Mandy Moore and Arianna Huffington Swear By This Sleep Self-Care Practice

Experts say even a 10- to 30-minute nap can improve your alertness, mood, and focus

Photo: Getty Images

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Arianna Huffington, Mandy Moore, and I all share something in common: Our love for power naps. My affinity for napping started in high school. It was a way to cut down on my need for a full eight hours of sleep at night. When I entered college, I relied on the 10-minute power nap between classes.  And now, I’ll admit that my lunch break is often swapped out for a quick snooze. Turns out, I’m not the only one who sees the strength of the power nap.

In a recent edition of Selena Gomez’s mental health-focused newsletter, Wondermind, Thrive Global founder Arianna Huffington spoke about her affinity for the practice of power naps.

“I’m a big believer in naps,” Huffington says. “And while napping can’t be used to make up for chronic sleep deprivation, the science is clear that napping really works and can leave us feeling much more focused and energized for the rest of the day.”  To her, it’s better than treating fatigue with a few shots of espresso. (We agree.)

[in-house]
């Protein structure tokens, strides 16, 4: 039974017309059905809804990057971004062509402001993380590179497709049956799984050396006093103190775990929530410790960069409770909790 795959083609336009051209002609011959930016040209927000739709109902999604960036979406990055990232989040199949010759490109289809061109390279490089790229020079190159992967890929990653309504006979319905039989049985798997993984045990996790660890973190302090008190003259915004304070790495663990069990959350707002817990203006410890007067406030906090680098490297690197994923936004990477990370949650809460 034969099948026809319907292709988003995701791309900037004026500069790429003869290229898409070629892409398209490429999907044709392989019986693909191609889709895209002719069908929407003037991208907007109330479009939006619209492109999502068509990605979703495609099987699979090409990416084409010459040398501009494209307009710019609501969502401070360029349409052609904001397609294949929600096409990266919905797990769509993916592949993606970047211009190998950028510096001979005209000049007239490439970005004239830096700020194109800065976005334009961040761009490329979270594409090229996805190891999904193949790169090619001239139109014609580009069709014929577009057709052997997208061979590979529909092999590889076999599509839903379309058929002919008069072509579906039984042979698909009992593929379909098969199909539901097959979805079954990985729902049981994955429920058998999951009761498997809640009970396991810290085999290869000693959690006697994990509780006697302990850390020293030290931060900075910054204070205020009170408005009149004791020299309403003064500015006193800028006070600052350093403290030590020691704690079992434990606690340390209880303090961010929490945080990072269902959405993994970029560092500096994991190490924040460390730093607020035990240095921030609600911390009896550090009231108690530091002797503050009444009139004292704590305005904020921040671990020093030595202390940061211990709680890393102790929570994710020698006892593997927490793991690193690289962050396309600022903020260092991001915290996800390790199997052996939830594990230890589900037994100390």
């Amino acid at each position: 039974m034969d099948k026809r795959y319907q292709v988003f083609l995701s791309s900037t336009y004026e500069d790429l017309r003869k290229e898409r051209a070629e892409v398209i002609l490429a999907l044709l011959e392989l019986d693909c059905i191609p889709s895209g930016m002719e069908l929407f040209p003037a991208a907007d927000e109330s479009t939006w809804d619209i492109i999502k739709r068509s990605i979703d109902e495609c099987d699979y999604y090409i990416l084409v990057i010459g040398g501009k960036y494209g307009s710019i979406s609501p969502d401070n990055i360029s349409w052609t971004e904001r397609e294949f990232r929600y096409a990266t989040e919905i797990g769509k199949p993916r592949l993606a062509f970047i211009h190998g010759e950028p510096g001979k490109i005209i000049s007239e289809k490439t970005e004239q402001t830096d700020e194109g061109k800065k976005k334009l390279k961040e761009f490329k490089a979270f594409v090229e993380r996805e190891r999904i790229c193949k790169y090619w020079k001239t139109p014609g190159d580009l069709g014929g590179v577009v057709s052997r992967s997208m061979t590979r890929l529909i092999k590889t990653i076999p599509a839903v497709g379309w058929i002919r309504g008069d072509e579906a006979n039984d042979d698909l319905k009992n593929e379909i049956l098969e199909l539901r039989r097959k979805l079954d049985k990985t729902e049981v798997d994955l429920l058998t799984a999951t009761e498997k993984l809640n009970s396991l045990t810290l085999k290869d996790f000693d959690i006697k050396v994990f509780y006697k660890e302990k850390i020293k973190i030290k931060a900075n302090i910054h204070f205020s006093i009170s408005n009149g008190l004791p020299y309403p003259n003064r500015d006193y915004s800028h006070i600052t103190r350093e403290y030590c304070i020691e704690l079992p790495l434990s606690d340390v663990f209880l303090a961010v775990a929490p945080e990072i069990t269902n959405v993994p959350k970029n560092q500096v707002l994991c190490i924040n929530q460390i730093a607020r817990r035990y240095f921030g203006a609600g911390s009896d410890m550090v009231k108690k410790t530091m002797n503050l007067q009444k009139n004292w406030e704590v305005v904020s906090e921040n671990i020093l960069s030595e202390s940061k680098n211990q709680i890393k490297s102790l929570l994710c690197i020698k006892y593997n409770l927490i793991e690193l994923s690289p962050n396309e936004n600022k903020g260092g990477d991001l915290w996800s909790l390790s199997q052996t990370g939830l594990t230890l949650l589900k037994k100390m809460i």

Huffington isn’t the only celebrity who is touting the power of the snooze. In a recent interview with Bustle, Mandy Moore said, “Depending on what’s happening, I’ll try to weave in some semblance of self-care. […] It might be a nap when Gus [her son] takes a nap.”

The power of the power nap

While a typical REM sleep cycle lasts about 90 minutes, you can still reap the benefits of sleep with a quick power nap. Samuel Gurevich, MD, a pulmonologist and sleep apnea specialist at the Cleveland Clinic, says a 10- to 30-minute catnap can improve your alertness, mood, and focus. If you’re feeling a little stuck, a midday doze may also help boost creativity and learning capacity.

Shorter naps may actually be better if you need a quick boost during the day. A midday nap that’s longer than 30 minutes may cause you to feel drowsy or groggy afterward. However, if you experienced a particularly sleepless night, a longer nap may allow you to make up a portion of that lost sleep. But it’s not a long term solution. Naps can’t replace a full night of sleep.

How to power nap

A successful power nap goes a bit beyond crashing for a few minutes on the couch. If you want to start power napping, Gurevich says think about the timing of your snooze. Don’t wait until you hit that late afternoon slump. Instead, try to nap earlier in the afternoon to avoid messing with your nighttime rest. The optimal time? Between 1 p.m. and 3 p.m. 

And if you struggle to wind down for your midday rest, consider practicing slow, restorative yoga poses for sleep. Whether you prefer to practice Uttanasana (Standing Forward Bend), Supta Baddha Konasana (Reclining Bound Angle Pose) or Janu Sirsasana (Head-to-Knee Pose), drifting off just became a little bit easier. Beyond typical restful poses, you may want to consider integrating yoga nidra or non-sleep deep rest (NSDR) into your daily practice. A better night of sleep (or a fantastic power nap) awaits you.


RELATED: Sorry, 40-Year-Olds, But Researchers Say That’s the Age When Your Sleep Is the Worst

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